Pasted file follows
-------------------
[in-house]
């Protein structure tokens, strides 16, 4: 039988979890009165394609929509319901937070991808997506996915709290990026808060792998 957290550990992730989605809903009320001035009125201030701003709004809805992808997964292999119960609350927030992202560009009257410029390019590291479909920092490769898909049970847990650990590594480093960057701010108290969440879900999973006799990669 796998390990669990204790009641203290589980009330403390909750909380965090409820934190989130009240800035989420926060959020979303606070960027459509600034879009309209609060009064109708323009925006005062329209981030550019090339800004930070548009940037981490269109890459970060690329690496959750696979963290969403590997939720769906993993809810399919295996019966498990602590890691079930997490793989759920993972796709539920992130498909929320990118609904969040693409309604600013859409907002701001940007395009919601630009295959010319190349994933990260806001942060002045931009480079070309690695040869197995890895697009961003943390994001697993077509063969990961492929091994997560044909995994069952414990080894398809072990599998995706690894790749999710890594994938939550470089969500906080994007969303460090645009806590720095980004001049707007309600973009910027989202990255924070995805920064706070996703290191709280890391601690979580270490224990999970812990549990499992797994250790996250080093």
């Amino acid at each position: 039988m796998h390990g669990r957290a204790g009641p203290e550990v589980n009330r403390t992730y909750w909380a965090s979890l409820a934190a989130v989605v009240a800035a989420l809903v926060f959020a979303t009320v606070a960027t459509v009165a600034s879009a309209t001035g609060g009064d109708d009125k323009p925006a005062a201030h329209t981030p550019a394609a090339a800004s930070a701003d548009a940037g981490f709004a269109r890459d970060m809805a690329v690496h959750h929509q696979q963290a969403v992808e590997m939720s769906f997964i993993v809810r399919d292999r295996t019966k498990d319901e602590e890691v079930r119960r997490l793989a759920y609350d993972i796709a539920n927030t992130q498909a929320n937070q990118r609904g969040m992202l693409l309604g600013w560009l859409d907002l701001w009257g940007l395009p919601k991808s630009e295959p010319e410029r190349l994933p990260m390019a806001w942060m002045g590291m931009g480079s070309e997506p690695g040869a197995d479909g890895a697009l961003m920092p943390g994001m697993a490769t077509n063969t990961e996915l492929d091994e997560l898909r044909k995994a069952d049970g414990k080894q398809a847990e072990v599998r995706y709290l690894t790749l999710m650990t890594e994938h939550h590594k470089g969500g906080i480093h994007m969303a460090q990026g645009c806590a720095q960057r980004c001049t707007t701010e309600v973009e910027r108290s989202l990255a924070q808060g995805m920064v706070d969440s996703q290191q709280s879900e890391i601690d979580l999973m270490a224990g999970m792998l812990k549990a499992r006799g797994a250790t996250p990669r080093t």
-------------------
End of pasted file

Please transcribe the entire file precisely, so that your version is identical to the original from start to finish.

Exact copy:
[in-house]
């Protein structure tokens, strides 16, 4: 039988979890009165394609929509319901937070991808997506996915709290990026808060792998 957290550990992730989605809903009320001035009125201030701003709004809805992808997964292999119960609350927030992202560009009257410029390019590291479909920092490769898909049970847990650990590594480093960057701010108290969440879900999973006799990669 796998390990669990204790009641203290589980009330403390909750909380965090409820934190989130009240800035989420926060959020979303606070960027459509600034879009309209609060009064109708323009925006005062329209981030550019090339800004930070548009940037981490269109890459970060690329690496959750696979963290969403590997939720769906993993809810399919295996019966498990602590890691079930997490793989759920993972796709539920992130498909929320990118609904969040693409309604600013859409907002701001940007395009919601630009295959010319190349994933990260806001942060002045931009480079070309690695040869197995890895697009961003943390994001697993077509063969990961492929091994997560044909995994069952414990080894398809072990599998995706690894790749999710890594994938939550470089969500906080994007969303460090645009806590720095980004001049707007309600973009910027989202990255924070995805920064706070996703290191709280890391601690979580270490224990999970812990549990499992797994250790996250080093």
């Amino acid at each position: 039988m796998h390990g669990r957290a204790g009641p203290e550990v589980n009330r403390t992730y909750w909380a965090s979890l409820a934190a989130v989605v009240a800035a989420l809903v926060f959020a979303t009320v606070a960027t459509v009165a600034s879009a309209t001035g609060g009064d109708d009125k323009p925006a005062a201030h329209t981030p550019a394609a090339a800004s930070a701003d548009a940037g981490f709004a269109r890459d970060m809805a690329v690496h959750h929509q696979q963290a969403v992808e590997m939720s769906f997964i993993v809810r399919d292999r295996t019966k498990d319901e602590e890691v079930r119960r997490l793989a759920y609350d993972i796709a539920n927030t992130q498909a929320n937070q990118r609904g969040m992202l693409l309604g600013w560009l859409d907002l701001w009257g940007l395009p919601k991808s630009e295959p010319e410029r190349l994933p990260m390019a806001w942060m002045g590291m931009g480079s070309e997506p690695g040869a197995d479909g890895a697009l961003m920092p943390g994001m697993a490769t077509n063969t990961e996915l492929d091994e997560l898909r044909k995994a069952d049970g414990k080894q398809a847990e072990v599998r995706y709290l690894t790749l999710m650990t890594e994938h939550h590594k470089g969500g906080i480093h994007m969303a460090q990026g645009c806590a720095q960057r980004c001049t707007t701010e309600v973009e910027r108290s989202l990255a924070q808060g995805m920064v706070d969440s996703q290191q709280s879900e890391i601690d979580l999973m270490a224990g999970m792998l812990k549990a499992r006799g797994a250790t996250p990669r080093t």